When non-keyboard-enthusiasts ask me for a keyboard recommendation, this is the one I point them to.

At this point, I was pretty invested in keyboard ergonomics and wanted to try some of the more niche keyboards and upgrade to a mechanical board.

The Kinesis Advantage 2

Kinesis has been in the ergonomics game for decades now, and their Advantage 2 is widely regarded as a gold-standard in office ergonomics. You’ve maybe seen one of these goofy-looking things before:

Kinesis Advantage 2

This is a pretty large departure from the traditional keyboard layout, with features like:

  • Split key well design.
  • Curved key wells to better fit the natural curve of the hands.
  • Thumb clusters to better leverage your strongest fingers (your thumbs!).
  • Columnar key layout.

The non-traditional features of this keyboard are what make it so ergonomic. However, this feature set includes a columnar layout (the keys are not staggered horizontally like on a traditional keyboard, but rather arranged in columns). This is common in ergonomic keyboards, as it’s believed that the traditional staggered key layout forces your fingers to move horizontally, which is not really a natural movement for your fingers. With such a novel layout comes a pretty steep learning curve, and forces you to do customization to fit your typing needs.

With such a novel layout comes a pretty steep learning curve, and forces you to do customization to fit your typing needs.

It’s generally expected that the transition from standard key layout to columnar is going to take a week or two to adjust to. With such a steep learning curve, I wanted to customize the key functionality to fit my typing needs (like placement of common/important symbols that I use regularly for writing code). The Advantage 2 has an on-board programming functionality, but I found it very clunky to use – and I had a problem where my settings would randomly get erased (after spending hours customizing them).

This poor experience in customizing the keyboard – mixed with the productivity hit of adopting to a new layout – was beyond frustrating for me. I ended up returning the keyboard after a few days of use.

The Ergodox EZ

Another popular keyboard in the programming/ergonomics space is the ErgoDox EZ, and I figured I’d give this a shot.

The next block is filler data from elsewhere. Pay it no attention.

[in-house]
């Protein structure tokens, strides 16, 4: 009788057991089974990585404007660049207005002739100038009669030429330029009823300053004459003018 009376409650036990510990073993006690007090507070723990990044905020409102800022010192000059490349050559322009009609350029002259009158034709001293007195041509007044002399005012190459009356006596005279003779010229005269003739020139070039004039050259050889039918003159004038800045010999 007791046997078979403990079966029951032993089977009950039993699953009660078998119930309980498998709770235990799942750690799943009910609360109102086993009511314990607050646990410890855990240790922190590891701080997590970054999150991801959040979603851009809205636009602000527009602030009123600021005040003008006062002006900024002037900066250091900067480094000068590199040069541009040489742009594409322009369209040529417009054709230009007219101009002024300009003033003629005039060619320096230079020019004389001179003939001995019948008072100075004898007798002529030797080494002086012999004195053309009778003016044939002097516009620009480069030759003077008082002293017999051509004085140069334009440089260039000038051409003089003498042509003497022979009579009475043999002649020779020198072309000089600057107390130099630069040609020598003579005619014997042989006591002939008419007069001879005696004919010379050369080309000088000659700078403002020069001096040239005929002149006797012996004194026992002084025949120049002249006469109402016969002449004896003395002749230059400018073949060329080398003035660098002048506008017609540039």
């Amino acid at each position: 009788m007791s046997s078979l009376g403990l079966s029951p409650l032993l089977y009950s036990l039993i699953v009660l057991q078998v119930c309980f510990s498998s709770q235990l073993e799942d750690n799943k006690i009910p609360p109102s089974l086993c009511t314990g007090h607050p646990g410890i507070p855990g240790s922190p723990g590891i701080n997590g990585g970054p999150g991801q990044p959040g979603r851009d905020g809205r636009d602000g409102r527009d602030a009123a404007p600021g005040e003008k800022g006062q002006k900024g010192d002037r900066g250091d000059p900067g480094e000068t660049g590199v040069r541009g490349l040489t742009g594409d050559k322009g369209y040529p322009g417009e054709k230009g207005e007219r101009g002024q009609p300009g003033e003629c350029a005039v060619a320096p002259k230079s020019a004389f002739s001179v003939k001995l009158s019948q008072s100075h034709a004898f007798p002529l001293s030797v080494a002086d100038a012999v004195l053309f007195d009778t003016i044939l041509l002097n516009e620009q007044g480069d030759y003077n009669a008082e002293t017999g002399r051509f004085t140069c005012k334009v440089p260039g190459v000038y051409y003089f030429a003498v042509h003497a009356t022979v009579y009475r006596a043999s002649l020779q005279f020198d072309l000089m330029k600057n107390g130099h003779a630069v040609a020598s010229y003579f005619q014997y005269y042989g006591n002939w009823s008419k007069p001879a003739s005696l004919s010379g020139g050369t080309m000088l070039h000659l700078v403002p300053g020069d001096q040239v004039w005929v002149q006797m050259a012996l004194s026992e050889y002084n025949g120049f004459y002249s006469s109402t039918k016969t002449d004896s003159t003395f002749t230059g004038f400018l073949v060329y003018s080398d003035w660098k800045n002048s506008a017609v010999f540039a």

ErgoDox EZ

It has many of the benefits of the Advantage 2, but seemed to be more friendly for customization and a little less opinionated on your key configuration. It seemed to be designed for engineers like myself, and that was appealing to me.

Overall, I really liked the feature set on this keyboard. However, it also had a columnar layout – and I understand why. The problem was: I received this keyboard when I had a series of tight deadlines at work, and I unfortunately didn’t have the space to take a large productivity hit while I retrained myself in typing. I boxed and unboxed this thing every day for a couple of weeks, trying to learn it little by little, but ended up failing to grok it.

I received this keyboard when I had a series of tight deadlines at work, and I unfortunately didn’t have the space to take a large productivity hit while I retrained myself in typing.

I ended up selling this keyboard a year or two later after it collected dust in my closet while I continued to use my Logitech Ergo K860. However, there were a lot of things to like about the ErgoDox EZ – and I was determined to find something that was somehow a blend of my Ergo K860 and the ErgoDox.

The sweet spot: Dygma Raise

After hours of research, I found the Dygma Raise. It looks something like this out of the box:

Dygma Raise keyboard

There are a few important things to point out about this keyboard:

  • It’s got a split layout with two halfs so you can adjust the split to your own preference. This is great for ensuring you can type without having your shoulders crunched over like a hermit.
  • It’s got wrist rests which are comfortable enough.
  • They sell a tenting kit so that you can adjust the tenting and tilting to fit your preference.